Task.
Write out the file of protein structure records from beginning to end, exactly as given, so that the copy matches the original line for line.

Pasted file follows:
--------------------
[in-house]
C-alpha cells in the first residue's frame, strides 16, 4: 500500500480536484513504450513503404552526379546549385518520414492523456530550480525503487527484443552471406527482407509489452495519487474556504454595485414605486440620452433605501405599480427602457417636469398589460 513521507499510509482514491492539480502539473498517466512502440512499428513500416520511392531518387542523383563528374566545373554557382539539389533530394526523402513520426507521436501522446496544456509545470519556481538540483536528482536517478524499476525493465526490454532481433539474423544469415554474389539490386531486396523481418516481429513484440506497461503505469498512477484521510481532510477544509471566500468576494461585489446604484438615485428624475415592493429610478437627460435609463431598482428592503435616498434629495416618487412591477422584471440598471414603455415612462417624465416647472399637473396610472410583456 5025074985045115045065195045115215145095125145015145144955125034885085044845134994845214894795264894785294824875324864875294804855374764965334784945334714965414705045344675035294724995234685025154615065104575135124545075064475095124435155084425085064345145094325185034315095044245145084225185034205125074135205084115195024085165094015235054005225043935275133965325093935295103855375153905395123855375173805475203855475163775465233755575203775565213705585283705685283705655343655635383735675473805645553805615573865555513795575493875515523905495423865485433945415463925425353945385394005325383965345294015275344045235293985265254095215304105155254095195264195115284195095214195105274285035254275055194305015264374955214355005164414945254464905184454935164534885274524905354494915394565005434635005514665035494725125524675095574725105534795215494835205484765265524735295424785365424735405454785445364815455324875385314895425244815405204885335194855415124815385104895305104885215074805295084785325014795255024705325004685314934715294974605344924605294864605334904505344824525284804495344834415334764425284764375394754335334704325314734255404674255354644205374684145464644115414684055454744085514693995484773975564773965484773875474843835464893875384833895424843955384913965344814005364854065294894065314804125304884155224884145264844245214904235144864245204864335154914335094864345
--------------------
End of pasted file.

[in-house]
C-alpha cells in the first residue's frame, strides 16, 4: 500500500480536484513504450513503404552526379546549385518520414492523456530550480525503487527484443552471406527482407509489452495519487474556504454595485414605486440620452433605501405599480427602457417636469398589460 513521507499510509482514491492539480502539473498517466512502440512499428513500416520511392531518387542523383563528374566545373554557382539539389533530394526523402513520426507521436501522446496544456509545470519556481538540483536528482536517478524499476525493465526490454532481433539474423544469415554474389539490386531486396523481418516481429513484440506497461503505469498512477484521510481532510477544509471566500468576494461585489446604484438615485428624475415592493429610478437627460435609463431598482428592503435616498434629495416618487412591477422584471440598471414603455415612462417624465416647472399637473396610472410583456 5025074985045115045065195045115215145095125145015145144955125034885085044845134994845214894795264894785294824875324864875294804855374764965334784945334714965414705045344675035294724995234685025154615065104575135124545075064475095124435155084425085064345145094325185034315095044245145084225185034205125074135205084115195024085165094015235054005225043935275133965325093935295103855375153905395123855375173805475203855475163775465233755575203775565213705585283705685283705655343655635383735675473805645553805615573865555513795575493875515523905495423865485433945415463925425353945385394005325383965345294015275344045235293985265254095215304105155254095195264195115284195095214195105274285035254275055194305015264374955214355005164414945254464905184454935164534885274524905354494915394565005434635005514665035494725125524675095574725105534795215494835205484765265524735295424785365424735405454785445364815455324875385314895425244815405204885335194855415124815385104895305104885215074805295084785325014795255024705325004685314934715294974605344924605294864605334904505344824525284804495344834415334764425284764375394754335334704325314734255404674255354644205374684145464644115414684055454744085514693995484773975564773965484773875474843835464893875384833895424843955384913965344814005364854065294894065314804125304884155224884145264844245214904235144864245204864335154914335094864345